646 F2d 1296 Webber v. Rysavy
646 F.2d 1296
Bruce J. WEBBER, Appellant,
Robert RYSAVY, individually and as well as in his official
capacity as investigator for the Minnesota Bureau of
Criminal Apprehension; Sergeant Jerrie Seibert, individually
and as well in his official capacity as sergeant for the
Winona Police Department, Winona, Minnesota; and their
agents and employees, Appellees.
United States Court of Appeals,
Submitted April 28, 1981.
Decided May 4, 1981.
Gary Hansen, Sp. Asst. Atty. Gen., St. Paul, Minn., Howard S. Marker, Minneapolis, Minn., for appellees.
Bruce J. Webber, pro se.
Jon P. Parrington, Howard S. Marker & Associates, Minneapolis, Minn., for respondents Sergeant Jerry Seibert and City of Winona.
Warren R. Spannaus, Atty. Gen., State of Minnesota, Gary Hansen, Sp. Asst. Atty. Gen., St. Paul, Minn., for appellee Robert Rysavy.
Before GIBSON, Senior Circuit Judge, and BRIGHT and HENLEY, Circuit Judges.
Bruce J. Webber, an inmate of Minnesota's Stillwater Prison, was convicted of the murder of Shirleen Howard. On appeal the Minnesota Supreme Court affirmed his conviction. See State v. Webber, 292 N.W.2d 5 (Minn.1980). Thereafter Webber brought suit pursuant to 42 U.S.C. §§ 1983 and 1985 against an Illinois judge and Illinois law enforcement authorities for alleged deprivation of his civil rights primarily in connection with the issuance and execution of a search warrant preceding his arrest. We affirmed the Minnesota federal district court's dismissal of the suit for lack of personal jurisdiction over the Illinois defendants. See Webber v. Michela, 633 F.2d 518 (8th Cir. 1980) (per curiam ).
Webber then commenced this pro se action against Robert Rysavy, an employee of the Minnesota Bureau of Criminal Apprehension, and Jerrie Seibert, a sergeant with the Winona, Minnesota, police department. In his complaint Webber sought injunctive, declaratory, and monetary relief against Rysavy and Seibert for their allegedly illegal participation in two searches preceding his arrest.1 Webber claimed that Rysavy and Seibert, as Minnesota law enforcement authorities, acted "in a clear absence of jurisdiction" when they participated in searches outside Minnesota.
Following discovery proceedings both Rysavy and Seibert moved for summary judgment.2 Rysavy submitted a supporting affidavit, stating that in August 1977, he and Seibert had taken part in the investigation of the murder of Shirleen Howard and that in the course of this investigation they had traveled to Joliet, Illinois, at the request of local law enforcement authorities. According to the affidavit, Joliet police procured warrants to open a package mailed to Webber and to search Webber's residence in Rockdale, Illinois. On August 25, the package was opened at the United States Post Office in Joliet, Illinois. This search was conducted prior to the arrival of Rysavy and Seibert in Illinois. On August 26, Joliet police officers executed the warrant authorizing the search of Webber's Rockdale residence. Although Rysavy and Seibert assisted in searching the premises, neither of them discovered or seized any of the items taken from Webber's home. Every item seized was taken by Officer William Fitzgerald of the Joliet police department and then retained in the department's custody until Webber's pretrial suppression hearing.3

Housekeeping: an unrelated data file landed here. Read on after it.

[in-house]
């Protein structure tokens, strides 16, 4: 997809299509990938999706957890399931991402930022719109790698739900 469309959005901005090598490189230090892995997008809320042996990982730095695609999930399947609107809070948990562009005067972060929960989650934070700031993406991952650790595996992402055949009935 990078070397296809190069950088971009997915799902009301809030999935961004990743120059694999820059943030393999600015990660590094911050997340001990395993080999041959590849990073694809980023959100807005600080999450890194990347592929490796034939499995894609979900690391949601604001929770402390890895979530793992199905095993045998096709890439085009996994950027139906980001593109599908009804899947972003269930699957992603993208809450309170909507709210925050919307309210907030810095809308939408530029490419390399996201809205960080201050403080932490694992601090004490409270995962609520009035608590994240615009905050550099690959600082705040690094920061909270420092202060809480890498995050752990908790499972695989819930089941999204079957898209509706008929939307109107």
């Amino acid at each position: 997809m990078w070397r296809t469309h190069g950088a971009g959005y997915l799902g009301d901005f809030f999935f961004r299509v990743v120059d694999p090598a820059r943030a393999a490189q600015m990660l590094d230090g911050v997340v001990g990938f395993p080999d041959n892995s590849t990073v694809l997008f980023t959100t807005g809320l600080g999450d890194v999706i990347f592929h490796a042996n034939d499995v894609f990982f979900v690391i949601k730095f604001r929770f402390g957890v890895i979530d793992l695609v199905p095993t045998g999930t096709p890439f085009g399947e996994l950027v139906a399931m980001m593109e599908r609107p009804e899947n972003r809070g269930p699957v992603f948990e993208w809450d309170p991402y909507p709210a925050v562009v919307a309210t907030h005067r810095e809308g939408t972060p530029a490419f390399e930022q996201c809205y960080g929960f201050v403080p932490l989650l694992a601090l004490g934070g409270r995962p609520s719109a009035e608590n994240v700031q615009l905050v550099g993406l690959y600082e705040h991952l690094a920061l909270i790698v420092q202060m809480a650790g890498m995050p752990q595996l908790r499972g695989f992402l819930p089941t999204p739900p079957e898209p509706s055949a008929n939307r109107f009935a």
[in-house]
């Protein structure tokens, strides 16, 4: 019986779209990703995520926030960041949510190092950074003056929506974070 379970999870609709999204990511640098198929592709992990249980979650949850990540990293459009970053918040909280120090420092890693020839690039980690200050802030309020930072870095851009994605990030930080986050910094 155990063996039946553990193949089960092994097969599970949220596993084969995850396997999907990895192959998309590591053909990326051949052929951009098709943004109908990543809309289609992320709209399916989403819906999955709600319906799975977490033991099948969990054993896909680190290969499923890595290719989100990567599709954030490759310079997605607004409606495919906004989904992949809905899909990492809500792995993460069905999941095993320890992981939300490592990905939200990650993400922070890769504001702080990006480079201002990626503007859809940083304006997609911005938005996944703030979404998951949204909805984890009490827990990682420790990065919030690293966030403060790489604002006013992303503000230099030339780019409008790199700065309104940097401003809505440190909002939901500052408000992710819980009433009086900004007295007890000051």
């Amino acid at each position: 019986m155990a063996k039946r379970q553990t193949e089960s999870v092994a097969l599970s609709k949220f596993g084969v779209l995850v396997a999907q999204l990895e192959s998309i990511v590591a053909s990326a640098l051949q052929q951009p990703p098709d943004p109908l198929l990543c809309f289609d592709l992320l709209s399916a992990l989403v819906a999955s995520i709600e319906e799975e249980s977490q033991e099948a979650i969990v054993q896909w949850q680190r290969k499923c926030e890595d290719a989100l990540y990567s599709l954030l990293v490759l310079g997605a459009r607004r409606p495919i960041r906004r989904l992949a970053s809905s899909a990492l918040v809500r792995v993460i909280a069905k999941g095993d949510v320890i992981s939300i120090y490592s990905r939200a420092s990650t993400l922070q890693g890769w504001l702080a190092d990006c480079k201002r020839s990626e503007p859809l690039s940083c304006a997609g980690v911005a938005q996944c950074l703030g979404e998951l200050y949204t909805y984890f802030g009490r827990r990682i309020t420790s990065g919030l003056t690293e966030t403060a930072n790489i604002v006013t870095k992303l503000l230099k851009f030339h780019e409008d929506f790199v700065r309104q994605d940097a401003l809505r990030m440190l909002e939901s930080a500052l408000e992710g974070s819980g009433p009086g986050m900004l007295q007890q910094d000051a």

Webber failed to respond to Rysavy's affidavit. The district court sua sponte dismissed Webber's complaint for lack of jurisdiction on the ground that his claims were frivolous. We construe the district court's memorandum and order as granting appellees' motion for summary judgment and affirm.
We have carefully reviewed the record before us, including Webber's complaint, his "memorandum of points and authorities in support of his complaint," and his brief on appeal with appended excerpts from transcripts of state-court proceedings.4 These documents, together with Rysavy's affidavit, raise no material issues of fact. Neither Rysavy nor Seibert participated in the search at the Joliet post office. Neither Rysavy nor Seibert procured or executed the warrant authorizing the search of Webber's home.
These undisputed facts entitle Rysavy and Seibert to judgment as a matter of law. See Fed.R.Civ.P. 56(c). The mere participation of Rysavy and Seibert in the search of Webber's home violated no constitutional right of Webber. Law enforcement authorities of one jurisdiction may constitutionally cooperate with those of another jurisdiction in a warranted search of common investigative interest. See generally United States v. Sellers, 483 F.2d 37, 43-44 (5th Cir. 1973), cert. denied, 417 U.S. 908, 94 S.Ct. 2604, 41 L.Ed.2d 212 (1974).
We therefore hold that the district court properly granted summary judgment in favor of Rysavy and Seibert on all counts of Webber's complaint, and, accordingly, affirm the district court's judgment of dismissal.
Webber also alleged that Seibert acted as cocounsel to the county attorney in his criminal trial and tampered with evidence during that trial
In the alternative, Seibert moved to dismiss Webber's complaint for failure to state a claim
Rysavy's affidavit notes that Webber waived all objections to the search of his house at his pretrial suppression hearing
In addition, we have examined the two search warrants issued by Will County Circuit Judge Michela which are attached to Rysavy's affidavit